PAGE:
How do I measure containment?

You can measure containment using a mix of the following:

How can I make measuring containment easier?

There are a number of workflows that make measuring containment easier and more efficient:

  • Grouping

  • Colour conventions

  • Power search

  • Selectively showing measurements

  • Measuring vertical runs

It’s also helpful to think of containment in terms of “systems”, which include the linear lengths and also the components (EG: bends and tees) that go along with those lengths.

Grouping

It’s helpful to group these systems together under a common heading.

For example:

- Tray - 300mm

  • Power

  • Power - Bend

  • Power - Tee

- Tray - 450mm

  • Power

  • Power - Bend

  • Power - Tee

Learn more about grouping symbols.

Colour conventions

So you can easily see which measurements relate to what system, using the same colour for all measurements within a system is generally a good idea.

In the example above, all the 300mm Tray is blue and all the 450mm Tray is red, which then makes it easier to visually see the whole system on the drawing, including all its components,

Learn more about changing colours.

Power search

Provided you have used the deliberate naming conventions covered above, you can then use the power search field (Shortcut = F) to filter your measurements down to specific ones you care about.

In the example above, by typing in "450mm", anything not related to that containment system is filtered out, leaving just the items that matter.

Learn more about power search.

Selectively showing measurements

Building on the colour / grouping and power search use covered above, you can then selectively show containment systems you want to check or work on.

  1. Toggle all measurements off

  2. Use power search to filter measurements down to the ones you care about

  3. Use the check boxes to the left of the measurements to selectively toggle back on each measurement you care about, and use the group toggle to display entire groups

In the clip above, you can see that first the Dado trunking is selectively shown, followed by the 50mm Basket.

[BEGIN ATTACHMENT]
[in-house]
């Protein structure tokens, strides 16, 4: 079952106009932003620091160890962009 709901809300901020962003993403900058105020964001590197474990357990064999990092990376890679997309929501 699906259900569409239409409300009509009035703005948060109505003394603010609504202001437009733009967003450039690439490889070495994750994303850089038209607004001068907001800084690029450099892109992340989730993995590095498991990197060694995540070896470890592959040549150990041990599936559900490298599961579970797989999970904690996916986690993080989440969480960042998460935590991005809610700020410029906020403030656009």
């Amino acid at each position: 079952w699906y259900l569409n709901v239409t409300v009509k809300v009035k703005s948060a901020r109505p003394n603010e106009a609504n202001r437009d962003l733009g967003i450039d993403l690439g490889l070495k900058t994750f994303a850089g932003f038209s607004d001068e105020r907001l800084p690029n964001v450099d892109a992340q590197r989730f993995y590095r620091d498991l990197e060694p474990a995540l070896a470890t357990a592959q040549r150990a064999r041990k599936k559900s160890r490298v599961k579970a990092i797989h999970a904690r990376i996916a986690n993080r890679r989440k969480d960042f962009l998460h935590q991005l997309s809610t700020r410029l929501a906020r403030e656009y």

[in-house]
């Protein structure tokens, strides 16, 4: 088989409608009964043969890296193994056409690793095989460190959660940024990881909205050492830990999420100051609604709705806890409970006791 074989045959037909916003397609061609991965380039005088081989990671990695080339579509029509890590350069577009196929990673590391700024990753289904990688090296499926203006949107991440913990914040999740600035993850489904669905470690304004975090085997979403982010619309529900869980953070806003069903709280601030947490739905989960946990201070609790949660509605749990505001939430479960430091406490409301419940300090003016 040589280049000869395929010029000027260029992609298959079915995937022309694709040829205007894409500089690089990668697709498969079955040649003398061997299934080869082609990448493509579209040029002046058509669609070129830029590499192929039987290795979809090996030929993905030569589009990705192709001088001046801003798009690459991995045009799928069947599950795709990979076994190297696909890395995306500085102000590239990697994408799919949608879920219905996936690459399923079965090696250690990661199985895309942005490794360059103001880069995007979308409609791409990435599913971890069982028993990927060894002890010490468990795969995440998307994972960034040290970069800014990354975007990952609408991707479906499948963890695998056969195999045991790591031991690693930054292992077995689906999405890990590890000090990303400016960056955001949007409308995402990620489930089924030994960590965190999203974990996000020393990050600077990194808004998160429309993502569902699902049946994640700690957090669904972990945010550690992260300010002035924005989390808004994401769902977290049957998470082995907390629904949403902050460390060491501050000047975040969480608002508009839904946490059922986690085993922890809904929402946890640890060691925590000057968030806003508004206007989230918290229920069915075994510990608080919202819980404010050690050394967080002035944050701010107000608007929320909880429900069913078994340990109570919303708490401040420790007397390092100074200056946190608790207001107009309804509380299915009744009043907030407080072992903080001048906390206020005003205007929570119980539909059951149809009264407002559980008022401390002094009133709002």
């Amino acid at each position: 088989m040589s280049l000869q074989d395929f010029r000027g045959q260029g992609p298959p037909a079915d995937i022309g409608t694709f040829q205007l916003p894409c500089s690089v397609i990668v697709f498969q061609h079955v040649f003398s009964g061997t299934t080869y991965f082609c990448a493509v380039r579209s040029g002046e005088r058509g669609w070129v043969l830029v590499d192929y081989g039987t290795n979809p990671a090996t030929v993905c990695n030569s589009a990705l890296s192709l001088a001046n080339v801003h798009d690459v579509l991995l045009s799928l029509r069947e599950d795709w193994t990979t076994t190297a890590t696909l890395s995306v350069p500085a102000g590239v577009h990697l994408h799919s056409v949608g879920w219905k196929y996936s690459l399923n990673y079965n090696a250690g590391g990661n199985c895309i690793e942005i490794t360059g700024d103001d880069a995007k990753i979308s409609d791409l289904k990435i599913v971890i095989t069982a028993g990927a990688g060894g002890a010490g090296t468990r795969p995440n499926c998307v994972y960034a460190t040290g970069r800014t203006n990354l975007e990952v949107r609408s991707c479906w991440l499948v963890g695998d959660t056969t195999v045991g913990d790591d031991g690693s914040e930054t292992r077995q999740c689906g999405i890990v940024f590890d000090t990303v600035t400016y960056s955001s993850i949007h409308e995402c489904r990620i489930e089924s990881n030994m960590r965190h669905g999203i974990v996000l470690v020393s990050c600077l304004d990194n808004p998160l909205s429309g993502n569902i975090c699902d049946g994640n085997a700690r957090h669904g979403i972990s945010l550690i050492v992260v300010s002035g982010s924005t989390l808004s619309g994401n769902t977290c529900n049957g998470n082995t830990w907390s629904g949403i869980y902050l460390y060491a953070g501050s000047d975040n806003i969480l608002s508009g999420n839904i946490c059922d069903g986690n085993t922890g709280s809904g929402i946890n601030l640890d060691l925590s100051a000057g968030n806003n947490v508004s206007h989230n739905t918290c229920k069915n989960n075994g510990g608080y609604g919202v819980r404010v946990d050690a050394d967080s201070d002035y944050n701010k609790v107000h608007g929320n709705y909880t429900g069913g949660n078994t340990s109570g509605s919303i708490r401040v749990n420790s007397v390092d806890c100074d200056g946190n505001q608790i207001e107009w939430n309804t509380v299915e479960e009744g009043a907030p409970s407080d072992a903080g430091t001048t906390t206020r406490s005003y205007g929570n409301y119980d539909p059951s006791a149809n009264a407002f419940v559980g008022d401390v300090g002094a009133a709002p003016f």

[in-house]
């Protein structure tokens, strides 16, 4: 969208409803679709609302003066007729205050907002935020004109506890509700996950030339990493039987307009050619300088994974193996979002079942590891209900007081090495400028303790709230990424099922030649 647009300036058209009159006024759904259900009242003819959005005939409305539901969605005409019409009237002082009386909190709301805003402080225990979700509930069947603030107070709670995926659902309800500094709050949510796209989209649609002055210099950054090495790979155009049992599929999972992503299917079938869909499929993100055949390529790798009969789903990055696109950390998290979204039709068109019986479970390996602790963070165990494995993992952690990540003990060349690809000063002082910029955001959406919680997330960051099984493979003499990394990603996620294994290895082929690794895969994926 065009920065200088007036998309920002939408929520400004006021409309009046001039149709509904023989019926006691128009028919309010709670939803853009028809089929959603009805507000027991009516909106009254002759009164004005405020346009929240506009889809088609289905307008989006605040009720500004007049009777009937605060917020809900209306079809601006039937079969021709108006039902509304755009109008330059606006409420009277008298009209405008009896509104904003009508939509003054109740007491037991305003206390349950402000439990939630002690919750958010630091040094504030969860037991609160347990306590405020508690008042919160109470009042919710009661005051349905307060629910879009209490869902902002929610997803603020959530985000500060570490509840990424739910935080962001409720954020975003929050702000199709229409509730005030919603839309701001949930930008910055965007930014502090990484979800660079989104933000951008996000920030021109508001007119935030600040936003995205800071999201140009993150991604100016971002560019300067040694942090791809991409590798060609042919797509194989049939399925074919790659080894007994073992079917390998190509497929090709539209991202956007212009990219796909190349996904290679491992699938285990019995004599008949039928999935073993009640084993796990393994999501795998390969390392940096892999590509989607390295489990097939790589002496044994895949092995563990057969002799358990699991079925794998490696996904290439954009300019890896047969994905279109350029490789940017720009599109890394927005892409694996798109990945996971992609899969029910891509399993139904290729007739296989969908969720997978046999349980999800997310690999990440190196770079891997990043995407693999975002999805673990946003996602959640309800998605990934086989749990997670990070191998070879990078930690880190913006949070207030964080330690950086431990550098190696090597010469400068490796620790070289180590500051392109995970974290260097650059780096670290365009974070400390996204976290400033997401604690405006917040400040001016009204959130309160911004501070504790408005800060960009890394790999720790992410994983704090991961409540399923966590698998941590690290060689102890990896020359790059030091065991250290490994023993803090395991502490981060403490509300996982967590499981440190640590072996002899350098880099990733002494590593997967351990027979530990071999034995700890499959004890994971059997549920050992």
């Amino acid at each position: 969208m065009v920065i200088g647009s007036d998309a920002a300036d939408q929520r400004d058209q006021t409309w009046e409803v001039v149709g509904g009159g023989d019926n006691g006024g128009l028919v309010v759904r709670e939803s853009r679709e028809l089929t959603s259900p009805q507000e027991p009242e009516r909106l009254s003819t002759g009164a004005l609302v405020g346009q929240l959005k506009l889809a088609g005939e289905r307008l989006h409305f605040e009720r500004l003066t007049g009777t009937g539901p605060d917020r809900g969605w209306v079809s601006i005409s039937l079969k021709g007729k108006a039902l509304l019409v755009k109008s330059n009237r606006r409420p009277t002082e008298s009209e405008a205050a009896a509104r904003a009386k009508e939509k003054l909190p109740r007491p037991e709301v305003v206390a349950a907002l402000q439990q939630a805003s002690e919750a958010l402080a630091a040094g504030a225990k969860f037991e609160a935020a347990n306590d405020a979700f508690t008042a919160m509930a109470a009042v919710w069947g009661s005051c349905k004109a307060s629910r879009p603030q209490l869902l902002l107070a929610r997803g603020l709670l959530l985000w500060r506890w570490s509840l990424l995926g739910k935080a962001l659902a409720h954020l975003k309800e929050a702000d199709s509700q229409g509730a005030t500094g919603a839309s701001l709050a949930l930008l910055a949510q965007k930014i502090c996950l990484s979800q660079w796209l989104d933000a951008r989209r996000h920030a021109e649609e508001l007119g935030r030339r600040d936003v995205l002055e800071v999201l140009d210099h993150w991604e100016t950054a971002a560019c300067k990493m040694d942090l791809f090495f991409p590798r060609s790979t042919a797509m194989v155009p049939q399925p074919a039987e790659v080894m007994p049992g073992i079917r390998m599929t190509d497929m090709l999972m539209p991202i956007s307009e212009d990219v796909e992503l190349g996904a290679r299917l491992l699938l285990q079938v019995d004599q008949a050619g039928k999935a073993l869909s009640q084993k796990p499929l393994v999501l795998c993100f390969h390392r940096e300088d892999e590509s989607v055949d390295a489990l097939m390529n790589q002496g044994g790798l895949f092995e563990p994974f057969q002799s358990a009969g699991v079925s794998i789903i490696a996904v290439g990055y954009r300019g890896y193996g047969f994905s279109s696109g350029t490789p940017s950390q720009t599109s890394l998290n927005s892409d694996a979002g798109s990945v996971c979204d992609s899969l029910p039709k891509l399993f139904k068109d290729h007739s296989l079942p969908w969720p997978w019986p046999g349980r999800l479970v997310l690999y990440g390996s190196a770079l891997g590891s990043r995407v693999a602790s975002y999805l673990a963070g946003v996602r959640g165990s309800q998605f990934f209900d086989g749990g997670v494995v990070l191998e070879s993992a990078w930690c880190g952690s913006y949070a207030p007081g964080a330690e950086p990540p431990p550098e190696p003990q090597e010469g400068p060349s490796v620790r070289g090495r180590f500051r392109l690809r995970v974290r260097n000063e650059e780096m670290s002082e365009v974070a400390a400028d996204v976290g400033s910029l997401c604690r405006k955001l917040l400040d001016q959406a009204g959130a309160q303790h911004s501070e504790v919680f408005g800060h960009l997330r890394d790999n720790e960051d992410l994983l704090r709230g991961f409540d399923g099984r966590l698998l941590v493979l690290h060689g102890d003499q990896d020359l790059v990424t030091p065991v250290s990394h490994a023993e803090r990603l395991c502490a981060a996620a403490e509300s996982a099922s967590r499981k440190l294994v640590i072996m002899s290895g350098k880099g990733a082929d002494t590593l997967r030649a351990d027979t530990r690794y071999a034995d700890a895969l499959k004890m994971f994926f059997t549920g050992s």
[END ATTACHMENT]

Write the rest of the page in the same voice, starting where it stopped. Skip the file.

This can be especially helpful on drawings with busy containment schemes or for verifying accuracy.

Measuring vertical runs

You can measure vertical runs in two ways:

  • Creating a separate manual count measurement

  • Adding an equivalent horizontal measurement

Creating a separate manual count measurement

Similar to using the manual counting tools to allow for bends and tees, you can also add manual points to allow for vertical runs.

  1. Copy the existing containment system’s name to your clipboard (Shortcut = Highlight & Ctrl + C)

  2. Create a new measurement

  3. Paste the containment system’s name in as the name for your new measurement (Shortcut = Highlight & Ctrl + V)

  4. Add a suffix to describe the vertical allowance (EG: “Riser (Allow 4m)”)

  5. Ensure your measurement is set to “Point”

  6. Add a manual point to the drawing for each vertical run

  7. Change the colour of the measurement to match the rest of the containment system

Adding an equivalent horizontal measurement
Because linear measurements can be added anywhere on the drawing (IE: they don’t necessarily need to be drawn over the top of the containment actually shown), it’s possible to add additional lengths to account for vertical runs.

  1. Click on the linear measurement relating to the containment system you need to add vertical runs to

  2. Click on the advanced options (3 small dots to the right of the mesurement's name)

  3. Set the length in the "Snap to:" box

  4. Off to the side of the drawing, add a length for each vertical run you’re adding

  5. Repeat steps 1-3 for each vertical run you want to add

In the clip above, you can see two vertical runs for each riser need to be allowed for, and to this end, two 4 metre lengths, are added off to one side of the drawing.

These 2 x 4 metre measurements are then added into the total amount of containment allowed on this specific drawing.


Learn more

How to: Use temporary removal.

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